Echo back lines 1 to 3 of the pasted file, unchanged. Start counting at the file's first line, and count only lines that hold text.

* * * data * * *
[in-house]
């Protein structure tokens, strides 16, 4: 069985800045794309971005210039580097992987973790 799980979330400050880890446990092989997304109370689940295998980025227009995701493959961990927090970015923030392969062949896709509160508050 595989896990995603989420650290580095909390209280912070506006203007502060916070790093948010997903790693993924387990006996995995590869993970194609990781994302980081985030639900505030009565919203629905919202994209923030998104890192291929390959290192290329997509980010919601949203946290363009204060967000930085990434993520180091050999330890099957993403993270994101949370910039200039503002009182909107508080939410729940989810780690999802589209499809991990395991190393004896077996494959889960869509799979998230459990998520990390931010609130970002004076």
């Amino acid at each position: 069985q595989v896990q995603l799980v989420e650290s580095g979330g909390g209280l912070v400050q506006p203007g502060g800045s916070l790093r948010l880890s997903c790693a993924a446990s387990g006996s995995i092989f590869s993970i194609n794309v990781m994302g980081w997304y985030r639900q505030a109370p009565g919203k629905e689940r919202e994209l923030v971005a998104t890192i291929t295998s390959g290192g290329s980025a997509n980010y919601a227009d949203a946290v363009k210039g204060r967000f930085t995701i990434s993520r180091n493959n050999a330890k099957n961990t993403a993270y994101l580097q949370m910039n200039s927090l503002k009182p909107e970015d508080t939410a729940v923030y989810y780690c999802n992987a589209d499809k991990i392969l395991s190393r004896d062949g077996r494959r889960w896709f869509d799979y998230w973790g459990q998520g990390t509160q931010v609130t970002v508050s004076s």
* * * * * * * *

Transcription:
[in-house]
């Protein structure tokens, strides 16, 4: 069985800045794309971005210039580097992987973790 799980979330400050880890446990092989997304109370689940295998980025227009995701493959961990927090970015923030392969062949896709509160508050 595989896990995603989420650290580095909390209280912070506006203007502060916070790093948010997903790693993924387990006996995995590869993970194609990781994302980081985030639900505030009565919203629905919202994209923030998104890192291929390959290192290329997509980010919601949203946290363009204060967000930085990434993520180091050999330890099957993403993270994101949370910039200039503002009182909107508080939410729940989810780690999802589209499809991990395991190393004896077996494959889960869509799979998230459990998520990390931010609130970002004076």
């Amino acid at each position: 069985q595989v896990q995603l799980v989420e650290s580095g979330g909390g209280l912070v400050q506006p203007g502060g800045s916070l790093r948010l880890s997903c790693a993924a446990s387990g006996s995995i092989f590869s993970i194609n794309v990781m994302g980081w997304y985030r639900q505030a109370p009565g919203k629905e689940r919202e994209l923030v971005a998104t890192i291929t295998s390959g290192g290329s980025a997509n980010y919601a227009d949203a946290v363009k210039g204060r967000f930085t995701i990434s993520r180091n493959n050999a330890k099957n961990t993403a993270y994101l580097q949370m910039n200039s927090l503002k009182p909107e970015d508080t939410a729940v923030y989810y780690c999802n992987a589209d499809k991990i392969l395991s190393r004896d062949g077996r494959r889960w896709f869509d799979y998230w973790g459990q998520g990390t509160q931010v609130t970002v508050s004076s």